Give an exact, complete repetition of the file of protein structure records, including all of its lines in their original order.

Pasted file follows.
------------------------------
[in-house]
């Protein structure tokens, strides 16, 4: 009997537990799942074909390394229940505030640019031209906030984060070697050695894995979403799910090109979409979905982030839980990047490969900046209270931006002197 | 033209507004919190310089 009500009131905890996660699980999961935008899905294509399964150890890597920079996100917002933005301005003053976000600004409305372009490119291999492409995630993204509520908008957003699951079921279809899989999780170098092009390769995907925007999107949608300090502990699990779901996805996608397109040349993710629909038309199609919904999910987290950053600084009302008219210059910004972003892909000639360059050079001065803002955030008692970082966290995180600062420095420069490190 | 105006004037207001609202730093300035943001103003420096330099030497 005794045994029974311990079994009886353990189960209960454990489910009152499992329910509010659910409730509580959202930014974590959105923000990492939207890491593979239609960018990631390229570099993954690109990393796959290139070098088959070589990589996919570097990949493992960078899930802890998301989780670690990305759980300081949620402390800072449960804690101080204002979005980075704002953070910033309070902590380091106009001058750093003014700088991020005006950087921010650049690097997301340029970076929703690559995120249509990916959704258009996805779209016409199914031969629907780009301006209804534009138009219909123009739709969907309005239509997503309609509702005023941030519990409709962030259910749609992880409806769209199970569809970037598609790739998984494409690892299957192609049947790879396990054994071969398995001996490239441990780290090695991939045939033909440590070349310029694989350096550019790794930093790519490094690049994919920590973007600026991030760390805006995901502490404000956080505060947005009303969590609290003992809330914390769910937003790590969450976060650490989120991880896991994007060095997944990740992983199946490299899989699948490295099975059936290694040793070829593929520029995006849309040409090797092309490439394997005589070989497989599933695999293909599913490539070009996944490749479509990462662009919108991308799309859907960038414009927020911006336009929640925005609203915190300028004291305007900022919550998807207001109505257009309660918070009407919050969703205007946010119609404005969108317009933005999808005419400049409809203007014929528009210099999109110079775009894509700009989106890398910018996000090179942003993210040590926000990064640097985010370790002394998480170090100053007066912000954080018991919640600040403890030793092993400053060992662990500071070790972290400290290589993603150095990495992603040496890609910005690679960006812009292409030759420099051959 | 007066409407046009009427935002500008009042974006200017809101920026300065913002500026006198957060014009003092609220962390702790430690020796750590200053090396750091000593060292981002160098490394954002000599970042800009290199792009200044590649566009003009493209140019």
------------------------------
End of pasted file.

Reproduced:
[in-house]
């Protein structure tokens, strides 16, 4: 009997537990799942074909390394229940505030640019031209906030984060070697050695894995979403799910090109979409979905982030839980990047490969900046209270931006002197 | 033209507004919190310089 009500009131905890996660699980999961935008899905294509399964150890890597920079996100917002933005301005003053976000600004409305372009490119291999492409995630993204509520908008957003699951079921279809899989999780170098092009390769995907925007999107949608300090502990699990779901996805996608397109040349993710629909038309199609919904999910987290950053600084009302008219210059910004972003892909000639360059050079001065803002955030008692970082966290995180600062420095420069490190 | 105006004037207001609202730093300035943001103003420096330099030497 005794045994029974311990079994009886353990189960209960454990489910009152499992329910509010659910409730509580959202930014974590959105923000990492939207890491593979239609960018990631390229570099993954690109990393796959290139070098088959070589990589996919570097990949493992960078899930802890998301989780670690990305759980300081949620402390800072449960804690101080204002979005980075704002953070910033309070902590380091106009001058750093003014700088991020005006950087921010650049690097997301340029970076929703690559995120249509990916959704258009996805779209016409199914031969629907780009301006209804534009138009219909123009739709969907309005239509997503309609509702005023941030519990409709962030259910749609992880409806769209199970569809970037598609790739998984494409690892299957192609049947790879396990054994071969398995001996490239441990780290090695991939045939033909440590070349310029694989350096550019790794930093790519490094690049994919920590973007600026991030760390805006995901502490404000956080505060947005009303969590609290003992809330914390769910937003790590969450976060650490989120991880896991994007060095997944990740992983199946490299899989699948490295099975059936290694040793070829593929520029995006849309040409090797092309490439394997005589070989497989599933695999293909599913490539070009996944490749479509990462662009919108991308799309859907960038414009927020911006336009929640925005609203915190300028004291305007900022919550998807207001109505257009309660918070009407919050969703205007946010119609404005969108317009933005999808005419400049409809203007014929528009210099999109110079775009894509700009989106890398910018996000090179942003993210040590926000990064640097985010370790002394998480170090100053007066912000954080018991919640600040403890030793092993400053060992662990500071070790972290400290290589993603150095990495992603040496890609910005690679960006812009292409030759420099051959 | 007066409407046009009427935002500008009042974006200017809101920026300065913002500026006198957060014009003092609220962390702790430690020796750590200053090396750091000593060292981002160098490394954002000599970042800009290199792009200044590649566009003009493209140019």